--- In email@example.com
, "petegray" <petegray@...> wrote:
> Do you mean the difference in accent and stem vowel? As far as
> I'm aware, only Skt shows a difference in paradigm between the two
> words, and that's a post-IE development.
Vedic has ma:tá: (< *ma:tá:r) "mother" and pitá: (<
*pitá:r) "father", right? Greek, on the other hand, has
mé:te:r "mother" (Attic) paté:r "father". Which one is supposed to
have the more original accent scheme?
From what I understand, Vedic had anomalous genitive forms for both
of those words: ma:túh "mother's" and pitúh "father's", as if from
IE *maxtr's (stress on syllabic /r/) and *pxtr's, respectively.
However, these forms seem like innovations to me. What's the
scholarly opinion on the subject?
> As for the formation of the two stems, a theory I find interesting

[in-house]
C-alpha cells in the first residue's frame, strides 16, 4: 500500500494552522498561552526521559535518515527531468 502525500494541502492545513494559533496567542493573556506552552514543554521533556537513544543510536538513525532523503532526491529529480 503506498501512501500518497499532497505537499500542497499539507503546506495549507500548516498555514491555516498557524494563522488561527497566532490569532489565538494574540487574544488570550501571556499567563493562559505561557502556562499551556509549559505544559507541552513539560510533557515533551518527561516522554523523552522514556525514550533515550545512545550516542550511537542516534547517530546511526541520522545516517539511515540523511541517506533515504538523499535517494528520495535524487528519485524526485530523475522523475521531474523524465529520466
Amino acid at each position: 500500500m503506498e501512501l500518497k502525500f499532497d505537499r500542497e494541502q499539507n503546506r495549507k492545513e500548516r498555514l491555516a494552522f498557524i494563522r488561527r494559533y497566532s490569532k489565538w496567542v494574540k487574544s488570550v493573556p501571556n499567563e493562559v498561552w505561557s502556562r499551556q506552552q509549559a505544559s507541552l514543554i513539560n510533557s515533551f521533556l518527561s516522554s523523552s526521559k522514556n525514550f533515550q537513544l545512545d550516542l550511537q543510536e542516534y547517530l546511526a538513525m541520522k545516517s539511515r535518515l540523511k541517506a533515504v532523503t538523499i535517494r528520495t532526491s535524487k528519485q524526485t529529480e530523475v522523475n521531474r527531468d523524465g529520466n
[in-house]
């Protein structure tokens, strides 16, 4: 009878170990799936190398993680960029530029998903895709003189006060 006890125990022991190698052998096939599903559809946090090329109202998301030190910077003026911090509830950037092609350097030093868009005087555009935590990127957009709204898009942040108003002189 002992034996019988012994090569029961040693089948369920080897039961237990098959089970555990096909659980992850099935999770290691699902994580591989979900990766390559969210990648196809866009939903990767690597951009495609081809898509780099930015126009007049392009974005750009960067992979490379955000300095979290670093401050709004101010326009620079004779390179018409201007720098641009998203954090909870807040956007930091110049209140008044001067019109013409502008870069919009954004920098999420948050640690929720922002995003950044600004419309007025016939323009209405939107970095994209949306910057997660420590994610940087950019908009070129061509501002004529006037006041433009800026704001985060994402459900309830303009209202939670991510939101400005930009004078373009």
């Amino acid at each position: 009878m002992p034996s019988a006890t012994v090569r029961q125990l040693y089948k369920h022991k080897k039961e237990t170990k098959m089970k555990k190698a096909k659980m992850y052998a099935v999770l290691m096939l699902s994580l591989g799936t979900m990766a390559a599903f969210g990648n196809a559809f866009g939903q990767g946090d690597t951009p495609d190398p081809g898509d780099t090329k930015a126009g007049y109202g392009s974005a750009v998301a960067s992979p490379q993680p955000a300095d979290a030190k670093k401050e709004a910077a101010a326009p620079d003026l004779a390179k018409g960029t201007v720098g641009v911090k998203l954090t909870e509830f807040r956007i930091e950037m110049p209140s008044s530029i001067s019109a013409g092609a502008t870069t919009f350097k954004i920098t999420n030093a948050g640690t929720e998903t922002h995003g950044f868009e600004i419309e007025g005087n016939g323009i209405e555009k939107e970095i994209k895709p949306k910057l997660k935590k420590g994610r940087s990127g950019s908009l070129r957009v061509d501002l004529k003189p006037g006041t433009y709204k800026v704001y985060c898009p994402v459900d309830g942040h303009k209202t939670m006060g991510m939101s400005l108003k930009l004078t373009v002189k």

> is that the -ter affix, used for things in opposed pairs, was
> added to the root for "looking after" (peH) which we find in Latin
> pa:sco and elsewhere. Since it was stressed, the root appeared as
> zero grade: pHter. This was then re-interpreted as p-Hter, and
> the new "suffix" -Hter was added elsewhere to make the family
> words (ma-Hter, bhra-Hter, dhug-Hter, etc). But this theory
> doesn't explain why the accent was moved back.
That is an interesting theory. With "father", the suffix must have
been added during or before unstressed vowels were lost, giving the
zero-grade form. But the other words must have been coined later,
it seems. I've also read that the "mother" word was initially
stressed because it was earlier inanimate, with a form something
like *méxtr. How likely was this?
Regarding the word for "brother", it seems to have come from the
root *bher-. I'm not sure about the word for "daughter".